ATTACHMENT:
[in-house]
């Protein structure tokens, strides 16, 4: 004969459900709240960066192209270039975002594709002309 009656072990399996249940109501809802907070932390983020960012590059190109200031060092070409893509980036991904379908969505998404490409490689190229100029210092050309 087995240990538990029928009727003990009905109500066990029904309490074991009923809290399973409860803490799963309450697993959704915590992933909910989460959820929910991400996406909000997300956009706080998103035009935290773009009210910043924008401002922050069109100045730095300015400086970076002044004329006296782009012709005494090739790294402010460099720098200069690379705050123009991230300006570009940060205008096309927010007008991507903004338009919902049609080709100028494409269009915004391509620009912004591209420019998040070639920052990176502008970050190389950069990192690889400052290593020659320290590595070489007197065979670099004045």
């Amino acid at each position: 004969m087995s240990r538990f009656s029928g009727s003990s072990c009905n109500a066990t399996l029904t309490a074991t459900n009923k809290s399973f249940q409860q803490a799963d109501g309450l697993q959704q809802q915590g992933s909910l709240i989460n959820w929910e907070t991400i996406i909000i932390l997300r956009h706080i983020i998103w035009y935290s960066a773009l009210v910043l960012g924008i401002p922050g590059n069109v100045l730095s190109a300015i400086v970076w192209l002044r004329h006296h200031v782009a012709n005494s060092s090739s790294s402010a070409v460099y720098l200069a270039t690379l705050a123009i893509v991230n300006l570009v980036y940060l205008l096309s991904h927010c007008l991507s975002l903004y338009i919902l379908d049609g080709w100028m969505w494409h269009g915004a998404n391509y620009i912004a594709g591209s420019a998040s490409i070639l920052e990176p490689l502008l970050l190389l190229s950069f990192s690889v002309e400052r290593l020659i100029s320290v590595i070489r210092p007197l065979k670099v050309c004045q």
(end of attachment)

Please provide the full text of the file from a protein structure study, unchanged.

[in-house]
């Protein structure tokens, strides 16, 4: 004969459900709240960066192209270039975002594709002309 009656072990399996249940109501809802907070932390983020960012590059190109200031060092070409893509980036991904379908969505998404490409490689190229100029210092050309 087995240990538990029928009727003990009905109500066990029904309490074991009923809290399973409860803490799963309450697993959704915590992933909910989460959820929910991400996406909000997300956009706080998103035009935290773009009210910043924008401002922050069109100045730095300015400086970076002044004329006296782009012709005494090739790294402010460099720098200069690379705050123009991230300006570009940060205008096309927010007008991507903004338009919902049609080709100028494409269009915004391509620009912004591209420019998040070639920052990176502008970050190389950069990192690889400052290593020659320290590595070489007197065979670099004045």
């Amino acid at each position: 004969m087995s240990r538990f009656s029928g009727s003990s072990c009905n109500a066990t399996l029904t309490a074991t459900n009923k809290s399973f249940q409860q803490a799963d109501g309450l697993q959704q809802q915590g992933s909910l709240i989460n959820w929910e907070t991400i996406i909000i932390l997300r956009h706080i983020i998103w035009y935290s960066a773009l009210v910043l960012g924008i401002p922050g590059n069109v100045l730095s190109a300015i400086v970076w192209l002044r004329h006296h200031v782009a012709n005494s060092s090739s790294s402010a070409v460099y720098l200069a270039t690379l705050a123009i893509v991230n300006l570009v980036y940060l205008l096309s991904h927010c007008l991507s975002l903004y338009i919902l379908d049609g080709w100028m969505w494409h269009g915004a998404n391509y620009i912004a594709g591209s420019a998040s490409i070639l920052e990176p490689l502008l970050l190389l190229s950069f990192s690889v002309e400052r290593l020659i100029s320290v590595i070489r210092p007197l065979k670099v050309c004045q």